Wheeler News Service Published Wednesday, October 10, 2007
For the first time Tuesday authorities started to explain what happened in the 12 hours after Tyler Peterson killed six young people in Crandon.
J.B. Van Hollen, state Attorney General, said his office was waiting for forensic test results to fill in all the gaps.
But after he fled the murder scene at 2:47 a.m. Sunday, shooting at a Crandon officer on the way out, the 20-year-old sheriff’s deputy drove aimlessly around the region.
Peterson called police several times to try and throw them off.
Then at 7:30 a.m. he went to the home of his friend Mike Kegley and confessed.
He then left to see his mother and grandmother and he went back to Kegley’s house at 9 a.m. where the sheriff and district attorney spoke to him and he took a nap in his pick-up truck.
A flurry of law enforcement arrived about 12 minutes later.
Media reports said residents in the town of Argonne knew right away a killer was in their midst and many hid in nearby homes.
One said he was expecting an alert on TV, but it never showed up.
Finally about 2 p.m., Peterson shot and killed himself in a nearby wooded area, as the officers closed in. He suffered four gunshot wounds.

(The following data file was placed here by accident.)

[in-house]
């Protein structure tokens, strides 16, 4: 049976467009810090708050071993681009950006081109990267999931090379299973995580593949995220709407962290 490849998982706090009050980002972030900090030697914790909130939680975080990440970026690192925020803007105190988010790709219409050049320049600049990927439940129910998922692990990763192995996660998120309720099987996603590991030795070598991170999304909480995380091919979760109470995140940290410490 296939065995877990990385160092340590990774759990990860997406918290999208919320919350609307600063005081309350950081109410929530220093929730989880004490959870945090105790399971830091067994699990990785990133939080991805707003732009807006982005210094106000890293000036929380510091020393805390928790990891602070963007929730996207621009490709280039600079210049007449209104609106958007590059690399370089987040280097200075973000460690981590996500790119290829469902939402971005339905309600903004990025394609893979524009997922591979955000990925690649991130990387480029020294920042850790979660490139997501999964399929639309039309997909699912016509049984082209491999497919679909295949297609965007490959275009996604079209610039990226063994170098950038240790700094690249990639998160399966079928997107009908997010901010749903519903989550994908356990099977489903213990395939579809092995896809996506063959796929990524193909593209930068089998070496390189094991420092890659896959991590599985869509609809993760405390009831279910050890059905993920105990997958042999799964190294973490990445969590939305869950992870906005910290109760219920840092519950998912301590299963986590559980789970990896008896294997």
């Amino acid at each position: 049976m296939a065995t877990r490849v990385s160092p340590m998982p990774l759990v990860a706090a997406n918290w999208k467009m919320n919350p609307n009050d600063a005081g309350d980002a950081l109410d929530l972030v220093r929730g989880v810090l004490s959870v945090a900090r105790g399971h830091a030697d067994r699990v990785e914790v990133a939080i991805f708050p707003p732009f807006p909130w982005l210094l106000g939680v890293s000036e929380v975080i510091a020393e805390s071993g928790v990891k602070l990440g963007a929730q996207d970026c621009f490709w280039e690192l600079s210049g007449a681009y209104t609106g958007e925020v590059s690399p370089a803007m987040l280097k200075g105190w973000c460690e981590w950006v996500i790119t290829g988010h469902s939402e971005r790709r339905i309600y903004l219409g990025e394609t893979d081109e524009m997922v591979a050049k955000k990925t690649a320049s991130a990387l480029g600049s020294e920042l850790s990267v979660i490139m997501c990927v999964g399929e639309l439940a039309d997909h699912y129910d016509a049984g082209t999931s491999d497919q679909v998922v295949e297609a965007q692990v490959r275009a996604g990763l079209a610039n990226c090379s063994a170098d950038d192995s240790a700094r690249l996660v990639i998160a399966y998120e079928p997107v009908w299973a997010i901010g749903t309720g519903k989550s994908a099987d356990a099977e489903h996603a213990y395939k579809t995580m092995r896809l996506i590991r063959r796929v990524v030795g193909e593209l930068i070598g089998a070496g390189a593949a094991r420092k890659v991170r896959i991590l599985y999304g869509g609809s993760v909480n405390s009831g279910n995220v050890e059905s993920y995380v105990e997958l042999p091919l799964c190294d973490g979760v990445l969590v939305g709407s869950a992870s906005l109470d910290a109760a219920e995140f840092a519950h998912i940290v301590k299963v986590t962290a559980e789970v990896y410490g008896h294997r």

There’s been lots of speculation that officers waited too long to respond.
Forest County officials have refused to release 911 tapes and arrest logs – both of which are public records by state law – but Van Hollen says the 911 calls will be released in a day or two.
Survivor now fair
The lone survivor shooting keeps getting better.
Charlie Neitzel, 21, has been upgraded to fair condition at St. Joseph’s Hospital in Marshfield. He was scheduled to have surgery Tuesday to remove debris from his gunshot wounds.
N eitzel was one of seven people Tyler Peterson shot at the home of his girlfriend, Jordanne Murray.
Van Hollen said Neitzel tried to reason with Peterson in the kitchen, but he was shot in the leg. He kept pleading as he was shot two more times.
Van Hollen said Neitzel then played dead, as the victim’s mother confirmed on Monday, and Peterson only stopped shooting after that.
Last night, a candlelight vigil was held in Rhinelander. And in Washington, the U.S. House observed a moment of silence Tuesday for the Crandon victims.
Schools in Crandon are reopening today (Wednesday) for the first since Sunday’s shootings.
Richard Peters, superintendent, says teachers cannot just go back to the ABC’s right away.
Tuesday, they met with counselors to get tips on how to interact with a shaken student body.
Peters calls it “un-chartered territory.” He says a letter will be sent home to parents with tips for handling their children’s grief.
The schools were hit especially hard by the tragedy, because all the victims were either going there or had graduated from there.
Two staff members lost children in the massacre and one lost a grandchild.
Peters says students will be hit with reminders of what they did with people who are no longer with us.
He said they’ll have to create, “a new normal.”
The Crandon slayings have drawn worldwide attention. Peters said he turned down an invitation from Doctor Phil to be on the psychologist’s TV show.